For some are eunuchs because they were born that way; others were made that way by men; and others have renounced marriage because of the kingdom of heaven. The one who can accept this should accept it

    March 7, 2013 at 10:05 am |
    • dorothy

      forget tradition.

      don't put square pegs in round holes. very few are qualified to live a life of celibacy. building the church upon "the rock" was never intended to anoint someone to speak for jesus error free. one dude did that. no "pope" was ever bequeathed that responsibility, nor the power.

      i'd take one assisi over the whole lot of them

      March 7, 2013 at 11:04 am |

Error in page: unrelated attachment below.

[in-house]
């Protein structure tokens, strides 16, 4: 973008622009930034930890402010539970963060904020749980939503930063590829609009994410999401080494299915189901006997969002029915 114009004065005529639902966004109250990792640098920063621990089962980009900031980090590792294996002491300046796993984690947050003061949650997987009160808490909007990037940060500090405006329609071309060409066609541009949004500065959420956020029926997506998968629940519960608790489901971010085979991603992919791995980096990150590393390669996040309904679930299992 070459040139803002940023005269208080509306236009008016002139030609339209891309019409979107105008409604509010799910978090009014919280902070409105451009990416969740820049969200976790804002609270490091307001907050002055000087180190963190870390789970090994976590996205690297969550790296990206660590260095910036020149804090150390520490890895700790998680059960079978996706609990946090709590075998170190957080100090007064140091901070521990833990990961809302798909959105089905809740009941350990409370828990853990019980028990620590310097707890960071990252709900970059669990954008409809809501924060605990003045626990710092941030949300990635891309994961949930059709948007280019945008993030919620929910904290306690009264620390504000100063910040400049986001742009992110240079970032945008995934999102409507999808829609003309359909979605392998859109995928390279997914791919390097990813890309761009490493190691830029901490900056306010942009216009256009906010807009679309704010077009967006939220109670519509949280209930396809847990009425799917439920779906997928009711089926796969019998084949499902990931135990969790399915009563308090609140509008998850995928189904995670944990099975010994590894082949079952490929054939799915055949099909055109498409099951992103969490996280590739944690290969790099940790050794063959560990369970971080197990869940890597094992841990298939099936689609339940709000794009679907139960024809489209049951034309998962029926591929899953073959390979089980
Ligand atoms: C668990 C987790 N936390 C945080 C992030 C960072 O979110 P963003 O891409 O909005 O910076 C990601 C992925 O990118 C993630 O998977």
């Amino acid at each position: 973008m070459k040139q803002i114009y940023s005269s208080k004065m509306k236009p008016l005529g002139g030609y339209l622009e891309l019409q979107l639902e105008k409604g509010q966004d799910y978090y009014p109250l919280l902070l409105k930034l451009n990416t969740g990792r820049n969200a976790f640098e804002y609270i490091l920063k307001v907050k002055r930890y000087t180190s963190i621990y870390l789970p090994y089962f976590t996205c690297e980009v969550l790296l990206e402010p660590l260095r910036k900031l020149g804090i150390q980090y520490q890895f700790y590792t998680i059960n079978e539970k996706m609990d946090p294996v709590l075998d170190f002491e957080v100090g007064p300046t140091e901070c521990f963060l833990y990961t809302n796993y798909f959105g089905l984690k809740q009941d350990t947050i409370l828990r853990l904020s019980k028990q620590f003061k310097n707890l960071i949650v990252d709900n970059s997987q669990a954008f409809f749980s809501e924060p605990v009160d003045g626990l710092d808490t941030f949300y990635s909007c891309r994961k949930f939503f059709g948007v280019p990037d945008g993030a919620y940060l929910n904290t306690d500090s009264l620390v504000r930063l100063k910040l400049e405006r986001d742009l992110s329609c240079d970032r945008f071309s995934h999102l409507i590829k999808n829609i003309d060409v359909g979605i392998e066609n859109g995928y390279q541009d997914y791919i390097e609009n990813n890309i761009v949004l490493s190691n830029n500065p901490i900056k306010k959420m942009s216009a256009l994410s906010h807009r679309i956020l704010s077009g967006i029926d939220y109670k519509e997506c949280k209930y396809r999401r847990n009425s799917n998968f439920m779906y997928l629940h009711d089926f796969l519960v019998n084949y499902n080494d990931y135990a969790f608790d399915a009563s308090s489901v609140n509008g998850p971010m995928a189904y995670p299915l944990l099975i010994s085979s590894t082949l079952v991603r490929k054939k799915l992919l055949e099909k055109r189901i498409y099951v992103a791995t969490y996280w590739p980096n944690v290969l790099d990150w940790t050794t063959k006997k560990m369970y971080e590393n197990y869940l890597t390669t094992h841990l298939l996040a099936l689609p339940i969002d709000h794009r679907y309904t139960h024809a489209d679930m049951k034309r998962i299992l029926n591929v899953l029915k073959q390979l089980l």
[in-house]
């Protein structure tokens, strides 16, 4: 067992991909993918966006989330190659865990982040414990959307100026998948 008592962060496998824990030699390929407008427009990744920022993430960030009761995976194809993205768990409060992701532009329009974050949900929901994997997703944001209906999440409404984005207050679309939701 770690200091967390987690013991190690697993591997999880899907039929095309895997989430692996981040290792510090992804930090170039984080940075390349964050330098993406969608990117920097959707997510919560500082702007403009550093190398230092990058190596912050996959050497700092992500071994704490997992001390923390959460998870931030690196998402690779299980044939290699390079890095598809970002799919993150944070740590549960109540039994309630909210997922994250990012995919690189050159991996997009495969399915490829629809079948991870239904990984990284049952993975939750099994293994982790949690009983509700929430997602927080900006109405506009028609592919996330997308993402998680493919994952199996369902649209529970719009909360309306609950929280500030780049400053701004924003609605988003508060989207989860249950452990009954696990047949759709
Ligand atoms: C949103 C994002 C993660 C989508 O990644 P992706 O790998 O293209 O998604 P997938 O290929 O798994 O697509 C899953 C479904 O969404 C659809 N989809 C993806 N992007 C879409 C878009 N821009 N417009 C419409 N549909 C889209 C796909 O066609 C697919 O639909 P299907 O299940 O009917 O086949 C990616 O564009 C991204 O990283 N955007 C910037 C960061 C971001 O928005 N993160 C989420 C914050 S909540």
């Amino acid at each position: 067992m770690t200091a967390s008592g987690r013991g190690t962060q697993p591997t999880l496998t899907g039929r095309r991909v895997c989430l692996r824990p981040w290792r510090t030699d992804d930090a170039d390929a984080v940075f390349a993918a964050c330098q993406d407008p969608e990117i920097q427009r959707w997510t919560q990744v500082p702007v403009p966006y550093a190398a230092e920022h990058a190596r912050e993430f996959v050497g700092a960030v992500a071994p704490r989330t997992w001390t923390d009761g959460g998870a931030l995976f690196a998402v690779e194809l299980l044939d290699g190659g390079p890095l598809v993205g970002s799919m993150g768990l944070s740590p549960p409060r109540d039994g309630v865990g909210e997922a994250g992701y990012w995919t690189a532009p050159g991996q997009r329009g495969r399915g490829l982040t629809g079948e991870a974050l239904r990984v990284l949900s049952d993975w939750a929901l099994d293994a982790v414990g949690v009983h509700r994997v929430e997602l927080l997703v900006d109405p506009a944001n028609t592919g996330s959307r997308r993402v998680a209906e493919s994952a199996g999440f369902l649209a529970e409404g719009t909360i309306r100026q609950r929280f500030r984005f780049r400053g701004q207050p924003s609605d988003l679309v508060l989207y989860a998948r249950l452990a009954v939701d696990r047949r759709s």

9. clarity

    Some believe that celibacy is appropriate for certain people, or for certain positions. It's ridiculous. Celibacy is unnatural and will continue to cause problems for the religious institutions that employ it.

    Many of the people from these same institutions advocate against abortion, but don't understand the realistic benefit of the morning after pill or even basic contraception; their unrealistic wishful thinking is causing the death of many at the hands of disease. Realistically, many abortions could be avoided if a morning-after pill were not viewed as such an evil option. Many of these same people bring children into the world at a high pace, and then would prefer that the rest of society take over and educate their children in their particular brand of religion when they don't plan well.

    In the U.S. recently we learned of the head of LCMS chastising a minister of that church for participating in a joint service for the victims of the Newtown school shooting.

    One sect calls homosexuality an abomination while the next one in the same denomination is already performing gay marriage.